“I’ve never seen the faces of some of the people who work for me,” a nursing home administrator recently shared. The statement stunned me but shouldn’t have. Of course she hasn’t. Since the pandemic, new people on staff wore masks to their job interviews at the long-term care facility and are now hidden behind eye protection, too. 

The administrator’s comment was made in the context of an uptick of tension between employees. She’s seeing less goodwill and more petty squabbles blown out of proportion. After all these months on COVID-19 high alert, the nerves of her staff seem to be fraying a bit at the edges — like our nerves are, too.

Masks helped create some of these challenges, she believes, and make them so much harder to defuse. Voices have to be raised just to be heard, words are muffled and misunderstood, and tone is obscured. Co-workers don’t get to really see each other, so the facial expressions that would usually give clarity to an interaction are lost. 

“Talking to each other has basically become one-dimensional, like a text message,” she says. “Maybe we should all be walking around the facility holding up an assortment of emojis on sticks to make certain our intentions are clear. Otherwise, anything can seem like an attack.”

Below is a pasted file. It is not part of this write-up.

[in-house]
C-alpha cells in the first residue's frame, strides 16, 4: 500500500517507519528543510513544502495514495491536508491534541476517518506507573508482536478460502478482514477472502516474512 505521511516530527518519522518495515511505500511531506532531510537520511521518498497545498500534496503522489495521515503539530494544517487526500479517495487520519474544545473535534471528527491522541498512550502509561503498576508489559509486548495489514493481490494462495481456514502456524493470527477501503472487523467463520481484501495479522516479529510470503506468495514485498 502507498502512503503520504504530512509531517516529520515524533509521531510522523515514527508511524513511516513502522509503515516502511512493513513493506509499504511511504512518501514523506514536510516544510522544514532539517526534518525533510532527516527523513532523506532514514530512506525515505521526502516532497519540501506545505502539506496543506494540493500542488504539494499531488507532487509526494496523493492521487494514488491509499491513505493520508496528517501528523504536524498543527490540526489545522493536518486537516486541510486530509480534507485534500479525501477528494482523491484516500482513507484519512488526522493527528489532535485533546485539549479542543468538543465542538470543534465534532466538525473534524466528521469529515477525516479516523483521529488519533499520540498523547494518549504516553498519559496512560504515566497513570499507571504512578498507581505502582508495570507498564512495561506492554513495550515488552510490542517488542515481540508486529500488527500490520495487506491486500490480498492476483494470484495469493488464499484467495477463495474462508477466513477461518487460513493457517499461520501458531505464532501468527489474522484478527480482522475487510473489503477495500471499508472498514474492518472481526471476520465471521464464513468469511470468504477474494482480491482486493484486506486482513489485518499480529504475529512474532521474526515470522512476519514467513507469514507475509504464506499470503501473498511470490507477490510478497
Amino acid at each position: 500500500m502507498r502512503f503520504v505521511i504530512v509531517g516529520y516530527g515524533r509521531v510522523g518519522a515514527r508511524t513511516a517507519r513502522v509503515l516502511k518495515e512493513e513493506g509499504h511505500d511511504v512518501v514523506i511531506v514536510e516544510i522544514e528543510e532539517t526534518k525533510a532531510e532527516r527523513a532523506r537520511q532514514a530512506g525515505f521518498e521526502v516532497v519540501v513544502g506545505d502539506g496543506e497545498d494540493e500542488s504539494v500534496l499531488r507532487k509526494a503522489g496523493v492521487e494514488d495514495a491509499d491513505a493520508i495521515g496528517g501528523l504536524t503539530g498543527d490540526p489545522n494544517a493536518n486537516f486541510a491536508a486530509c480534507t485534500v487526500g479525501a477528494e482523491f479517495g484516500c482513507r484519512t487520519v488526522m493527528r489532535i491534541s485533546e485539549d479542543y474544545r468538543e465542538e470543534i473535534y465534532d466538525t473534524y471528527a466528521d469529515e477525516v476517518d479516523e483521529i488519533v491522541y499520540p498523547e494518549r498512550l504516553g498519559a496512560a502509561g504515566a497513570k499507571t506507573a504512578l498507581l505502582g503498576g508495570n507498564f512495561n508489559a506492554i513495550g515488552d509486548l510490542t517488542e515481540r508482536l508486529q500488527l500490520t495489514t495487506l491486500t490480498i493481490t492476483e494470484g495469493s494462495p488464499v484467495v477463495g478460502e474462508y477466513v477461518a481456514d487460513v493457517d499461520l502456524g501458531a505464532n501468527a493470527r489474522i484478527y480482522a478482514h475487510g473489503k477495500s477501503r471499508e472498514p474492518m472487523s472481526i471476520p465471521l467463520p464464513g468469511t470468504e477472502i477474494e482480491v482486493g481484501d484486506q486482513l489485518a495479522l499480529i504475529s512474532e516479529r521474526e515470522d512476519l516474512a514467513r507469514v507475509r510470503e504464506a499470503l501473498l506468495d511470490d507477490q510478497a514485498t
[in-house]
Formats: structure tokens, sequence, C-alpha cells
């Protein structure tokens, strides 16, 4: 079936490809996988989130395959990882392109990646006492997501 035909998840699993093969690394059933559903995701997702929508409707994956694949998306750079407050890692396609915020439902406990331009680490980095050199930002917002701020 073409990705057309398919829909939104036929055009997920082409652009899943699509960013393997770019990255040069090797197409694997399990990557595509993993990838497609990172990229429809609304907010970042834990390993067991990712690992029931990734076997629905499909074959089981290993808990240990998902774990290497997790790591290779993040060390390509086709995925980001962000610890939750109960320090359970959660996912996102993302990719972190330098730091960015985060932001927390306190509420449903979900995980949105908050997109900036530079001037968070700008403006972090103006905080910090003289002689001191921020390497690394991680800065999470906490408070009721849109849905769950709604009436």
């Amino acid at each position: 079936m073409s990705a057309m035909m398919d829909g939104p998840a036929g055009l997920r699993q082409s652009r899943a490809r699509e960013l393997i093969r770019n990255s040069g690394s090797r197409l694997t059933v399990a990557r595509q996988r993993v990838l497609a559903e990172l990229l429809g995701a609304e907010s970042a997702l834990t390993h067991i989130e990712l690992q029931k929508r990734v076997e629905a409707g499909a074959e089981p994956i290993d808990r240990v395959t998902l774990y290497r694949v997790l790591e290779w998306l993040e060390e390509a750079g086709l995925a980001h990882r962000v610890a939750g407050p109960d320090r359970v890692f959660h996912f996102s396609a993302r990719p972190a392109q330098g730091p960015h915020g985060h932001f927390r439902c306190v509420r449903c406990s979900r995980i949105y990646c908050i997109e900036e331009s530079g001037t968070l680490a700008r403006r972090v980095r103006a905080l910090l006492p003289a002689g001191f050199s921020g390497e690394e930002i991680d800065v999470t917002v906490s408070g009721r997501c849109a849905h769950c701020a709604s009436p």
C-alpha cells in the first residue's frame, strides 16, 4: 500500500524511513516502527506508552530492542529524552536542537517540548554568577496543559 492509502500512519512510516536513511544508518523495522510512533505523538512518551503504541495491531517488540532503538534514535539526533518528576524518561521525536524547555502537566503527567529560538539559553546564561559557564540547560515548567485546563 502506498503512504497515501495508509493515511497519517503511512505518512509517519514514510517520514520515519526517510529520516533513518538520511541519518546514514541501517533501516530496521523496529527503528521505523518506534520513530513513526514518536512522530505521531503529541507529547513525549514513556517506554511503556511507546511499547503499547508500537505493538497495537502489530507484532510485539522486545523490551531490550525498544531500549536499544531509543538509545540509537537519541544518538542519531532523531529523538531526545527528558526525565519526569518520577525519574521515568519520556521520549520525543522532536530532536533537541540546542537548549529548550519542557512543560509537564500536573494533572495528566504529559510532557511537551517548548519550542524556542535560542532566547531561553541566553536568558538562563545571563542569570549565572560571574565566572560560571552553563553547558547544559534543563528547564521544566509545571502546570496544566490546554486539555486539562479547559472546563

It’s frustrating for any leader, and especially for an intuitive one who relies on interpersonal connections.

“So much of my strength in team building is relational, and without that visual element I’m missing my most important tool,” she says. 

As long as face maks and other  infection control fashion accessories are necessary, I fear it’s going to be a hard problem to solve. Chances are, many senior care employees don’t clearly understand how much their own understanding of and empathy for others are being hampered by their face coverings. 

Even though the concept might seem obvious, administrators should constantly remind staff of the importance of remembering the person behind the mask — and, of course, should practice that themselves. Just talking about it could go a long way toward helping co-workers extend some much-needed patience and grace to each other.